Countries can claim an “exclusive economic zone” up to 200 nautical miles offshore. But countries with continental shelves beyond 200 miles can claim that extended entitlement. The United States, not party to the Law of the Sea Treaty, would qualify for a continental shelf out to 500-plus miles pursuant to the definitions in the treaty. Canada and Russia, among other countries, may also be entitled to an entitlement beyond 200 miles. Claims by countries to a continental shelf beyond 200 miles are submitted to the Commission on the Limits of the Continental Shelf. The CLCS is not a U.N. body but an entity created by the treaty. The CLCS does not rule on overlapping claims. It makes recommendations on the outer limit, with the overlaps settled by the countries themselves.

George Taft, Alexandria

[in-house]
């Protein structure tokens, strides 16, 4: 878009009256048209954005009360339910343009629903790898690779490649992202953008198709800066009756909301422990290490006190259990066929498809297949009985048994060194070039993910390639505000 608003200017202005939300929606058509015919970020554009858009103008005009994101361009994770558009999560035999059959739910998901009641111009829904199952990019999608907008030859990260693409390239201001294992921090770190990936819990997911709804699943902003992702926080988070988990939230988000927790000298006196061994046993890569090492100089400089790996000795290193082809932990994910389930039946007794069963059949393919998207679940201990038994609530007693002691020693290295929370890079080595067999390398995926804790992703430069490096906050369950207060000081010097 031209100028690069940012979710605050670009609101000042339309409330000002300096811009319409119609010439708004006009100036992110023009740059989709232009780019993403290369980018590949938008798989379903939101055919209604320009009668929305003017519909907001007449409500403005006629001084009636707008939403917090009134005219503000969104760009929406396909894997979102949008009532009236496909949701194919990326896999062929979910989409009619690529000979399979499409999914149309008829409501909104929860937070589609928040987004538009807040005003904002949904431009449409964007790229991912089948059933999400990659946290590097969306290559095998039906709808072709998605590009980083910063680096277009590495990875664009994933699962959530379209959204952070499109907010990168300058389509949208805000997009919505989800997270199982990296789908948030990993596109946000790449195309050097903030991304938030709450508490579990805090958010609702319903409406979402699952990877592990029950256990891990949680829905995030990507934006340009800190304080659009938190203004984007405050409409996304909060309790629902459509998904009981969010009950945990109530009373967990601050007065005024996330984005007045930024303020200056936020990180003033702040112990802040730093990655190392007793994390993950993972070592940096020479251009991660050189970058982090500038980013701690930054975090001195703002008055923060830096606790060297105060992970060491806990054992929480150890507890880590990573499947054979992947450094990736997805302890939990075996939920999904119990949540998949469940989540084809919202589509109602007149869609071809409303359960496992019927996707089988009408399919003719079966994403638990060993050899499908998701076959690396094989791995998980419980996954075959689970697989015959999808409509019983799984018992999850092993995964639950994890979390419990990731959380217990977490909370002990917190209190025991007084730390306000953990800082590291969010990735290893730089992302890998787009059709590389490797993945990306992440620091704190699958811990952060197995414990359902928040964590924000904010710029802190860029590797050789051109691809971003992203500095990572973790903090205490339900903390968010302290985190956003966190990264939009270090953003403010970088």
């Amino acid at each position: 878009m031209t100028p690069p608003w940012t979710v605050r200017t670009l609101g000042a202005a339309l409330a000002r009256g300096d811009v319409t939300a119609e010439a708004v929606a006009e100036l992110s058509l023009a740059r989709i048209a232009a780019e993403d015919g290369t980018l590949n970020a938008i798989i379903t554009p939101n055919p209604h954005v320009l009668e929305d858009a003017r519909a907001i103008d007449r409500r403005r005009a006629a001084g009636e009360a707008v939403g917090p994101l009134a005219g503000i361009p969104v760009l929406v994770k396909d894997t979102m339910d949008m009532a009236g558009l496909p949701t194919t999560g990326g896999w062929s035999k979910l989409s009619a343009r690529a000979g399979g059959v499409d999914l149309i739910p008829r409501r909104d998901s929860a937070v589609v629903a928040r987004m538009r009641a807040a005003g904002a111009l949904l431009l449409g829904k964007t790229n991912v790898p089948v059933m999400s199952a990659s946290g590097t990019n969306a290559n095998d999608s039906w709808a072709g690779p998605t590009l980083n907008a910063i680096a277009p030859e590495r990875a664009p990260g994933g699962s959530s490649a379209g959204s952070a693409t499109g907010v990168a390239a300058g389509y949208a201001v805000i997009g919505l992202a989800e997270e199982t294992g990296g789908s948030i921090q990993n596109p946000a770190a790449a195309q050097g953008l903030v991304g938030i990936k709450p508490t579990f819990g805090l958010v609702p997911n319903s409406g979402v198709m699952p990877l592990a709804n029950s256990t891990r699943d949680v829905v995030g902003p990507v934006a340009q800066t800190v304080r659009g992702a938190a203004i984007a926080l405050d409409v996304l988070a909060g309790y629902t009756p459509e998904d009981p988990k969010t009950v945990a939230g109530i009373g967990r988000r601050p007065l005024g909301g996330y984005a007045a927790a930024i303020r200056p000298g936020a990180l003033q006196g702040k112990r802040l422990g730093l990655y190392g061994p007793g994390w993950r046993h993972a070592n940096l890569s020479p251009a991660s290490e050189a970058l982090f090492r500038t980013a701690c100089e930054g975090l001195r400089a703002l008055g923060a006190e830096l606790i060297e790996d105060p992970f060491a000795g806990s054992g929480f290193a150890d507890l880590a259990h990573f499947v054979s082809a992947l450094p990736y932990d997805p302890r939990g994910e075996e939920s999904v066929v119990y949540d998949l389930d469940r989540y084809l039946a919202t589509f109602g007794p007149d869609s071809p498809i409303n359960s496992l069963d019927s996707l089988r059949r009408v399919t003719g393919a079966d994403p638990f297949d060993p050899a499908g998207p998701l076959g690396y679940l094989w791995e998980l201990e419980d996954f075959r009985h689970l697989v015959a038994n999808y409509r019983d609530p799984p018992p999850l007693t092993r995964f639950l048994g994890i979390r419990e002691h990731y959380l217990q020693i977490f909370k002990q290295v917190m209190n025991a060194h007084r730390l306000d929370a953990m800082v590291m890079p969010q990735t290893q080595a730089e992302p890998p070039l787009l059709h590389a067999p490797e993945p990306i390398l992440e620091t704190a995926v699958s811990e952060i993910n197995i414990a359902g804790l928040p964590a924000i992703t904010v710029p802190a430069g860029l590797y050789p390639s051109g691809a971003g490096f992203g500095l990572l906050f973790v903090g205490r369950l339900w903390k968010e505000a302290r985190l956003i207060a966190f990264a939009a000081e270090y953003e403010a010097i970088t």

Compromising how?

 In his Jan. 4 Weekend column, “Immigrant cuisines and fare play,” food critic Tim Carman made a passing reference to Ruth Reichl’s 2005 book, “Garlic and Sapphires,” as being “journalistically compromised.” He provided no explanation for that comment, and I was unable to find a reference to any controversy about the book. If Carman knows something about the book that the rest of Reichl’s readers do not, he should share; otherwise, I believe he (and the section editors) owe her a retraction and an apology.

Kathleen Wilson, Washington

Not remotely correct

The Dec. 16 news article “Report rebukes Canadian police force over deaths of indigenous residents” called Thunder Bay a “remote Ontario town on the shores of Lake Superior.” Remote? It’s on the Trans-Canada Highway. It’s near the border with Michigan and Minnesota. Its population is about 110,000.